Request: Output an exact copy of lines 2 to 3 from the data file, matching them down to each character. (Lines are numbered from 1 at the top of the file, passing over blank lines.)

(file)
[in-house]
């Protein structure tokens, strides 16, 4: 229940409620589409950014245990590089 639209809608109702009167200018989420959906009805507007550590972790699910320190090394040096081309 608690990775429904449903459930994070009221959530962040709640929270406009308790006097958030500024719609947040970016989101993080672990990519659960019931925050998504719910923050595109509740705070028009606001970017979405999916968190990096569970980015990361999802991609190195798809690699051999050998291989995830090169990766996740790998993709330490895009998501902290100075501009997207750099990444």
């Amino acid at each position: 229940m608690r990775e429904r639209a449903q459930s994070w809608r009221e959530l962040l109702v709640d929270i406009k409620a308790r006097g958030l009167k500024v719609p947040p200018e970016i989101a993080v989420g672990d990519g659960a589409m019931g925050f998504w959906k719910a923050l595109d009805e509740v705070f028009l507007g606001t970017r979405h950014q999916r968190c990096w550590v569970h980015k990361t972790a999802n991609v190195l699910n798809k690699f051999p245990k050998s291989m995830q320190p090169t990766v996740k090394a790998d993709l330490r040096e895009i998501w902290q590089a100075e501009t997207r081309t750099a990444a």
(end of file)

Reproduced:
């Protein structure tokens, strides 16, 4: 229940409620589409950014245990590089 639209809608109702009167200018989420959906009805507007550590972790699910320190090394040096081309 608690990775429904449903459930994070009221959530962040709640929270406009308790006097958030500024719609947040970016989101993080672990990519659960019931925050998504719910923050595109509740705070028009606001970017979405999916968190990096569970980015990361999802991609190195798809690699051999050998291989995830090169990766996740790998993709330490895009998501902290100075501009997207750099990444």
């Amino acid at each position: 229940m608690r990775e429904r639209a449903q459930s994070w809608r009221e959530l962040l109702v709640d929270i406009k409620a308790r006097g958030l009167k500024v719609p947040p200018e970016i989101a993080v989420g672990d990519g659960a589409m019931g925050f998504w959906k719910a923050l595109d009805e509740v705070f028009l507007g606001t970017r979405h950014q999916r968190c990096w550590v569970h980015k990361t972790a999802n991609v190195l699910n798809k690699f051999p245990k050998s291989m995830q320190p090169t990766v996740k090394a790998d993709l330490r040096e895009i998501w902290q590089a100075e501009t997207r081309t750099a990444a």